During the long hot summer of 1787, the deliberations of the Constitutional Convention in Philadelphia were conducted in secrecy. When the proceedings finally ended, anxious citizens waited outside the doors. A famous interchange occurred when Benjamin Franklin emerged, and was asked by one of the women, Mrs. Powell, “Well, Doctor, what have we got? A republic or a democracy?” Franklin replied, “A republic, if you can keep it.” He did not say, “a democracy.”
What’s the difference between a republic and a democracy? And why does this issue matter today —over two hundred years later? The difference between a republic and a democracy is fundamental, not just a matter of semantics. The word ‘republic’ comes from Latin, “res publica” – which means the ‘public things’ or ‘the laws’. The word ‘democracy’ comes from two Greek words, ‘demos’ and ‘kratein’ translating into ‘the people rule’ or ‘majority rule’. James Madison, known as the father of The Constitution, insisted in The Federalist, No. Ten, that the new Constitution had established a republic not a democracy. He emphasized that “a Republican “ form of government protected the people from the dangers of the tyranny of the majority.
At the heart of a democracy is the concept of majority rule. In a republic, the power of the majority is subordinated to the rule of law and the protection of minority rights. The founders set up a system of government with separation of powers, and checks and balances to prevent the majority from imposing its will without restraints. It is important to note that Article One is the Legislative branch. It is the longest and most complete. Article Two is the executive branch. And Article Three is the Judiciary. They also approved the Bill of Rights in 1791 – the first Ten Amendments – to protect citizens against the powers of their government. The freedoms of religion, speech, the press and the right to assemble to petition for grievance are all in the First Amendment. They guarantee minorities and all the people against majority rule.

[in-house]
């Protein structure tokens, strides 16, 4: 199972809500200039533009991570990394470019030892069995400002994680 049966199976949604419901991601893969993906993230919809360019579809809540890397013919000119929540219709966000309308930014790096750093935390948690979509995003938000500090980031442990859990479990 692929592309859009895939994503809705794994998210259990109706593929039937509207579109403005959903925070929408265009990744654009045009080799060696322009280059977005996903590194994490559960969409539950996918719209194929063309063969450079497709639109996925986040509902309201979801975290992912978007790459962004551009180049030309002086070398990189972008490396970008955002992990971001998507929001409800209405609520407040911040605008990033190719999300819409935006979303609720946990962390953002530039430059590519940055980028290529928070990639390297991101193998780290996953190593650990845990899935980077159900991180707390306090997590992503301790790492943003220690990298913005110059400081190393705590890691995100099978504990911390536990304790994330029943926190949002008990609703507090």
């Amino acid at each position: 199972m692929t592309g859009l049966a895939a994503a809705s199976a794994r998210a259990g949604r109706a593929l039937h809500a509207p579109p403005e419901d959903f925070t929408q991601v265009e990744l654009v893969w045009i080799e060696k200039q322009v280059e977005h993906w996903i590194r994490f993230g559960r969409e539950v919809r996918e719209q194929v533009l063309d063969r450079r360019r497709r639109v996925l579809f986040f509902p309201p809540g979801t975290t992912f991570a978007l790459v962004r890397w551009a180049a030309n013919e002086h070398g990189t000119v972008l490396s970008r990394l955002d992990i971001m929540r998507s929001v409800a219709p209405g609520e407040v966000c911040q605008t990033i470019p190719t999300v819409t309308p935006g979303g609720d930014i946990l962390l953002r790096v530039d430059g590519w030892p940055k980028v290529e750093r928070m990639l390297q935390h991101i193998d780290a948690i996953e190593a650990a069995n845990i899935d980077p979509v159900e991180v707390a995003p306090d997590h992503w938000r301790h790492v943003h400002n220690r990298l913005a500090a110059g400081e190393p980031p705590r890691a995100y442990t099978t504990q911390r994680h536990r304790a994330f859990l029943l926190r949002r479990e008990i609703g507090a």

It is now July 4, 2017 and the American people are witnessing huge dramatic changes in our federal government. The legislative and executive branches are controlled by the Republican Party. Paul Ryan, The Speaker of the House of Representatives is a Republican. Mitch McConnell, the Senate Majority Leader, is a Republican. President Donald J. Trump is a Republican. The judicial branch of nine justices has a five/four split between Conservative and Liberal opinions with Justice Kennedy seen as the “swing vote”.
The level of bitter bi-partisanship reached its apex when Senator McConnell would not allow President Barack Obama’s nominee for the open seat on the Supreme Court to have the confirmation hearing and vote that was the right of the president under the Constitution. Thus, Judge Merrick Garland, highly qualified and respected chief of the Second Circuit of Appeals never was given that opportunity. As informed citizens, we witnessed the “tyranny of the majority” in action.
Samuel Adams of Massachusetts, a signer of the Declaration of Independence, wrote, “ Democracy never lasts long. It soon wastes, exhausts and murders itself.” Alexander Hamilton warned at the Convention, “We are a Republican government. Real liberty is never found in despotism or in the extremes of Democracy.” Finally, John Marshall, who served as Chief Justice of the Supreme Court from 1801 to 1835, and created the principle of judicial review, wrote, “Between a balanced republic and a democracy, the difference is like that between order and chaos.
Although we “pledge allegiance to the flag of the United States of America and the republic for which it stands”, many people today think of our country as a democracy rather than a republic. This 20th century emphasis on a democracy can be traced to Woodrow Wilson’s famous 1916 appeal to the nation on entering World War I that “we would make the world safe for democracy.” And Franklin Roosevelt in 1940 with his insistence that “ America must be the great arsenal of democracy” to rush aid to England during the Nazi Blitz of the British Isles in World War II.